Police board calls for national collaboration to combat auto theft

It proposed actions for the insurance industry

Police board calls for national collaboration to combat auto theft

Insurance News

By Mika Pangilinan

The Halton Police Board in Ontario has called on the federal government, automobile manufactures, and the auto insurance industry to collaborate in addressing the surge of vehicle thefts across the country.

The board, which provides strategic governance to the regional police service, presented its resolution during a June 29 meeting, emphasizing the need for collective commitment amid reports that there were over $1 billion worth of stolen vehicles in 2022.

“Within Halton itself, there were 1,302 reported auto thefts in 2022, marking an alarming rise of 49.3 per cent from the previous year,” said board chair Jeff Knoll. “In the first three months of 2023, vehicle thefts were at 421, which is a 77.7 per cent increase over the same time frame in 2022.”

The board presented a series of actions for the federal government to take, including providing increased funding, resources, and legislation to support law enforcement agencies in their efforts.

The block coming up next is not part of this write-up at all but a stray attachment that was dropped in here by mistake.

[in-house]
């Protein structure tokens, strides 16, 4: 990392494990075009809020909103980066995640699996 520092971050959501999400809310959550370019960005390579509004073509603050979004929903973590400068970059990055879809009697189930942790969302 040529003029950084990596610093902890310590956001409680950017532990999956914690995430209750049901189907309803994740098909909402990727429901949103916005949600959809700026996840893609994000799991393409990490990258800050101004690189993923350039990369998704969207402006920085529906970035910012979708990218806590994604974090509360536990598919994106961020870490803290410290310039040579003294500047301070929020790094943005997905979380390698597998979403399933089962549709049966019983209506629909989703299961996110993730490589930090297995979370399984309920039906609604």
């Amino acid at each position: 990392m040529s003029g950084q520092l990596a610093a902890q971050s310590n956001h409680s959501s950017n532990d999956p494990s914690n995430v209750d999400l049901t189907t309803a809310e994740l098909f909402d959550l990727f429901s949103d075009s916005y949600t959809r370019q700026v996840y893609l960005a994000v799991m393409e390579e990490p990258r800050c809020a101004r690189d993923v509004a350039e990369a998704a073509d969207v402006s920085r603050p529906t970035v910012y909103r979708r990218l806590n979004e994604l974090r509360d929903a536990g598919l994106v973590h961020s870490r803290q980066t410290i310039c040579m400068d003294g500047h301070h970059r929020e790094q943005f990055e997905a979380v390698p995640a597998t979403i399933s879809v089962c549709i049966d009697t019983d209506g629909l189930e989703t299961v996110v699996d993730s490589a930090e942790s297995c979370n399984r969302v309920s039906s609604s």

Other proposals include leveraging the Canadian Border Services Agency and the RCMP to inspect shipment containers before departure from ports and enacting legislation to mandate theft-deterrent technologies in new vehicle models.

In this regard, the board highlighted the importance of collaboration between automobile manufacturers and law enforcement agencies in sharing information and best practices, as well as establishing robust tracking systems and rapid response protocols for stolen vehicles.

Similarly, the insurance industry was also urged to play a pivotal role in mitigating Canada’s auto theft problem.

In its resolution, the board called on insurance companies to collaborate with automakers to incentivize the inclusion of theft-deterrent technologies through reduced premium rates.

The industry was also urged to support public awareness initiatives regarding vehicle security and the impact of auto theft on insurance premiums.

“Most of these are preventive measures, but others are federal response matters to help mitigate the impacts of this horrible epidemic we have in this country,” said Knoll. “I hope that by way of our police board taking a strong stance on these initiatives, we can get other boards to do the same.”

According to the Oakville Beaver, the resolution will be distributed to various government officials and organizations, including the federal Minister of Justice and Attorney General of Canada, the Attorney General of Ontario, Halton’s MPs and MPPs, and Halton Regional Council.

Industry bodies such as the Insurance Bureau of Canada, Équité Association, and the Canadian Association of Police Governance are also set to receive a copy.

The Canadian Finance and Leasing Association recently shed light on the country’s vehicle theft crisis, citing organized crime as the main cause for the rising number of stolen cars.

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